Michael Berkwits, MD
The Editors welcome submissions for possible publication in the Letters section. Authors of letters should:
•Include no more than 300 words of text, three authors, and five references
•Type with double-spacing
•Send three copies of the letter, an authors' form signed by all authors, and a cover letter describing any conflicts of interest related to the contents of the letter.
Letters commenting on an Annals article will be considered if they are received within 6 weeks of the time the article was published. Only some of the letters received can be published. Published letters are edited and may be shortened; tables and figures are included only selectively. Authors will be notified that the letter has been received. If the letter is selected for publication, the author will be notified about 3 weeks before the publication date. Unpublished letters cannot be returned.
Annals welcomes electronically submitted letters.
Berkwits M.; What's Wrong with This Picture?. Ann Intern Med. 1998;128:323-324. doi: 10.7326/0003-4819-128-4-199802150-00029
Download citation file:
Published: Ann Intern Med. 1998;128(4):323-324.
TO THE EDITOR:
In his description of a syncopal patient with aortic stenosis and gastrointestinal bleeding caused by cancer, Brody  nicely portrayed some of the perils of fee-for-service care. He did not acknowledge, however, the lingering question about whether a significant association between these clinical conditions exists. Heyde  first suggested a link between aortic stenosis and idiopathic gastrointestinal bleeding in 1958. Since then, the Heyde syndrome (as it has sometimes been called) has been different things to different people. Subsequent authors both confirmed and challenged Heyde's impressions. Some found a risk for idiopathic bleeding, others a link with gastrointestinal ulceration, and others an association with angiodysplasias. This lack of consensus is largely attributable to the hazards of anecdotal reporting. A review of the subject in 1988 showed methodologic flaws in the controlled studies done up to the time that had claimed to have detected an association . A more recent investigation improved on these study designs . It failed to find an association between aortic valve disease and gastrointestinal bleeding in patients with angiodysplasia, but it, too, did not meet all of the rigorous standards of evidence proposed by the authors of the 1988 review [3, 4].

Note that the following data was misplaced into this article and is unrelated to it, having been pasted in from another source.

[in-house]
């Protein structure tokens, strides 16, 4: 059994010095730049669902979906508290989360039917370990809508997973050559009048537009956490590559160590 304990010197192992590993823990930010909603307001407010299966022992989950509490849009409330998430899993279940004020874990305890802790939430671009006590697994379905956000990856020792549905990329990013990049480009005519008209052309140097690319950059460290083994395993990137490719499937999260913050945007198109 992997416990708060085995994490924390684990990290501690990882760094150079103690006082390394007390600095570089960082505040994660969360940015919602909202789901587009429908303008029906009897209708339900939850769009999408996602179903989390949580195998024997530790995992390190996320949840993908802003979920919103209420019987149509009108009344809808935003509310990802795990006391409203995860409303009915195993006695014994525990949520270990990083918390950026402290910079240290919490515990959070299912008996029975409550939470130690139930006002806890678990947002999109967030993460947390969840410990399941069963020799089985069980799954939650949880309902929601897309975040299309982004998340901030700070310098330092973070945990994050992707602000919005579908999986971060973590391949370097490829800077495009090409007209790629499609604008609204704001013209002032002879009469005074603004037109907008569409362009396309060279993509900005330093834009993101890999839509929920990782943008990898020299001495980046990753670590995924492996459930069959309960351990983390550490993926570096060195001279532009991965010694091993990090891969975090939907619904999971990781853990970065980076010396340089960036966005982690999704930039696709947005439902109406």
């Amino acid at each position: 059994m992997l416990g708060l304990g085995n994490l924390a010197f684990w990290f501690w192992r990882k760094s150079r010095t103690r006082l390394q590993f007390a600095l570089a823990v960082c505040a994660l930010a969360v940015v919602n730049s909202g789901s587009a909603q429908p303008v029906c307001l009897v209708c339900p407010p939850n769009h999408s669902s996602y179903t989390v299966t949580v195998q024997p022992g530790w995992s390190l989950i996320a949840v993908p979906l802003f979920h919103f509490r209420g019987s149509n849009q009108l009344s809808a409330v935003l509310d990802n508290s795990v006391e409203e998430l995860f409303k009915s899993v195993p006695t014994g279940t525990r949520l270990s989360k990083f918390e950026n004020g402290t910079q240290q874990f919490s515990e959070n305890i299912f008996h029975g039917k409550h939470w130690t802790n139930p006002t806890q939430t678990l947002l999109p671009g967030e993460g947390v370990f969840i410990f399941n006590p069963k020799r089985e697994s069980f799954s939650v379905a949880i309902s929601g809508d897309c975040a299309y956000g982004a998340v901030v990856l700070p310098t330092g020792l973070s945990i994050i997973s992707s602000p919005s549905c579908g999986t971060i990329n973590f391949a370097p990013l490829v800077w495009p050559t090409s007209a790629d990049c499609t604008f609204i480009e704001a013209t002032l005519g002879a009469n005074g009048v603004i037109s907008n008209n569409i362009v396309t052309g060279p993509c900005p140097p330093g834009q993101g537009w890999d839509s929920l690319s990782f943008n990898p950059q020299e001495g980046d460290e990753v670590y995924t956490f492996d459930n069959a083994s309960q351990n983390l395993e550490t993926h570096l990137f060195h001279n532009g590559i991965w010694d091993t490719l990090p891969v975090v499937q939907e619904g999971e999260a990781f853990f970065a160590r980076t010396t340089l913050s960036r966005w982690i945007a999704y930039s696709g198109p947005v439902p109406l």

to gain full access to the content and tools.
Learn more about subscription options.
Register Now for a free account.
Copyright © 2016 American College of Physicians. All Rights Reserved.
Print ISSN: 0003-4819 | Online ISSN: 1539-3704
Conditions of Use
This PDF is available to Subscribers Only